In 2016, 74 percent of all ITLs were related to improperly sterilized or HLD equipment. These lapses can lead to outbreaks of HIV, hepatitis B and C, and transmission of bacterial-infecting agents.


The Joint Commission recommends several actions to improve HLD and sterilization processes. They include the following:

  • Use and follow up-to-date, nationally recognized evidence-based guidelines
  • Verify that the manufacturer’s instructions are easily available to staff and are followed for all equipment, devices, and supplies requiring sterilization or HLD
  • Follow organizational policies and procedures for sterilization and HLD
  • Ensure frontline staff competence, training, and support in sterilization and HLD processes, from point-of-use to storage

The Joint Commission also has the following  recommendations for leadership:

  • Support the length of time needed to conduct the reprocessing steps (in other words, do not rush frontline staff, which could lead to missed or omitted steps)
  • Identify and review causes of instruments received with dried blood/bone/debris at point-of-use (for example, equipment sent back for reprocessing and not to be used on a patient)

The Quick Safety article also features a checklist for leadership to follow to address sterilization and HLD.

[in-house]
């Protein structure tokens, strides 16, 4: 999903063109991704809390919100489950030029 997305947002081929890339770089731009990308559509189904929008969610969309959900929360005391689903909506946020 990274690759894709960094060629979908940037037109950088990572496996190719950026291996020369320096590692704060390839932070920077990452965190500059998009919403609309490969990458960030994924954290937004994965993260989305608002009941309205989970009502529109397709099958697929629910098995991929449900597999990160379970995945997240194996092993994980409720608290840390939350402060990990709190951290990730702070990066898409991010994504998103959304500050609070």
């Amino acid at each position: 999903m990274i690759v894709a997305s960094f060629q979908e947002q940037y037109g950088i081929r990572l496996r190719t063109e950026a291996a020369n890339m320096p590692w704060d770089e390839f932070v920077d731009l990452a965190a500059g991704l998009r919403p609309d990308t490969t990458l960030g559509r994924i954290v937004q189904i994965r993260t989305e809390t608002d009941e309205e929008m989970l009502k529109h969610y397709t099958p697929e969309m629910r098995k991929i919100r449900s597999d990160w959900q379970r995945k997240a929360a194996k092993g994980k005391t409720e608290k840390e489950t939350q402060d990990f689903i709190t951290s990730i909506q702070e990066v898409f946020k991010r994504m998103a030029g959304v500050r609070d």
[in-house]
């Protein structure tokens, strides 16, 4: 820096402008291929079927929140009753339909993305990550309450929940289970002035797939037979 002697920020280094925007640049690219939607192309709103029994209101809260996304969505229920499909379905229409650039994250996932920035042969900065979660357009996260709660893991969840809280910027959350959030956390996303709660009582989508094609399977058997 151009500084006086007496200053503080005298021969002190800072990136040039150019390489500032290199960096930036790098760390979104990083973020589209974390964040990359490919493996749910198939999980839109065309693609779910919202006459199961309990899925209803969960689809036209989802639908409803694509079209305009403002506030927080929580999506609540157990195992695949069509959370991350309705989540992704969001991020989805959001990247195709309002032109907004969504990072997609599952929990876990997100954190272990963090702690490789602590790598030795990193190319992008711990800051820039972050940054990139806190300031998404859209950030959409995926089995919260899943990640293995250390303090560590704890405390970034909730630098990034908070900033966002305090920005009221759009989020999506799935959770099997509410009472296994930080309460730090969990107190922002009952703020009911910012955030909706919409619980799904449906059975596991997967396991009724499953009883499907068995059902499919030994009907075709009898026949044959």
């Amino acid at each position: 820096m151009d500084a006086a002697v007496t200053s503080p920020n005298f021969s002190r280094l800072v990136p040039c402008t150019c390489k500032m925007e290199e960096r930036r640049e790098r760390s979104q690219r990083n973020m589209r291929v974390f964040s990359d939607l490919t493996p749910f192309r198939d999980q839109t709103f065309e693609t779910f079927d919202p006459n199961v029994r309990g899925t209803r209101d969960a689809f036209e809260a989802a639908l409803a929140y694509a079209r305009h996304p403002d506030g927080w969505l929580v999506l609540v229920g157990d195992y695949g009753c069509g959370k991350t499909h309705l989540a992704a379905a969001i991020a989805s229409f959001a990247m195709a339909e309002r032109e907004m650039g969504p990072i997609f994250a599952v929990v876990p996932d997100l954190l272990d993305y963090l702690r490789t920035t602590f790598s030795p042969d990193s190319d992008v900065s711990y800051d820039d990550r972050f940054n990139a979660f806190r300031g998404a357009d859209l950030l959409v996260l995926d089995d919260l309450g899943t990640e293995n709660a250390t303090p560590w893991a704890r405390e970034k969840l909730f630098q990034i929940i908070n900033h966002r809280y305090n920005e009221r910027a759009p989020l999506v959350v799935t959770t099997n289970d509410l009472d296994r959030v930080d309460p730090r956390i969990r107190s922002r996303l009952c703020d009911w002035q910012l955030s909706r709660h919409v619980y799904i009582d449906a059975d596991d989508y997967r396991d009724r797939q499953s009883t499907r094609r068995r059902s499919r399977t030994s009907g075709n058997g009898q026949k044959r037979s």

Surgical leaders play an important role in eliminating this problem and helping to protect patients, by hiring, supervising, training, and developing staff who are attentive to the details of sterilization and HLD of equipment.


The thoughts and opinions expressed in this column are solely those of Dr. Pellegrini and do not necessarily reflect those of The Joint Commission or the American College of Surgeons.

*The Joint Commission on Accreditation of Healthcare Organizations. Comprehensive Accreditation Manual for Hospitals. Infection Prevention and Control chapter. Oakbrook Terrace, IL. 2017 update. (Manual and corresponding updates are subscription-based.)

The Joint Commission. Improperly sterilized or HLD equipment—A growing problem. Quick Safety, Issue 33. May 22, 2017. Available at: Accessed July 6, 2017.

The Joint Commission on Accreditation of Healthcare Organizations. Comprehensive Accreditation Manual for Hospitals. Glossary. Oakbrook Terrace, IL. 2017 update. (Manual and corresponding updates are subscription-based.)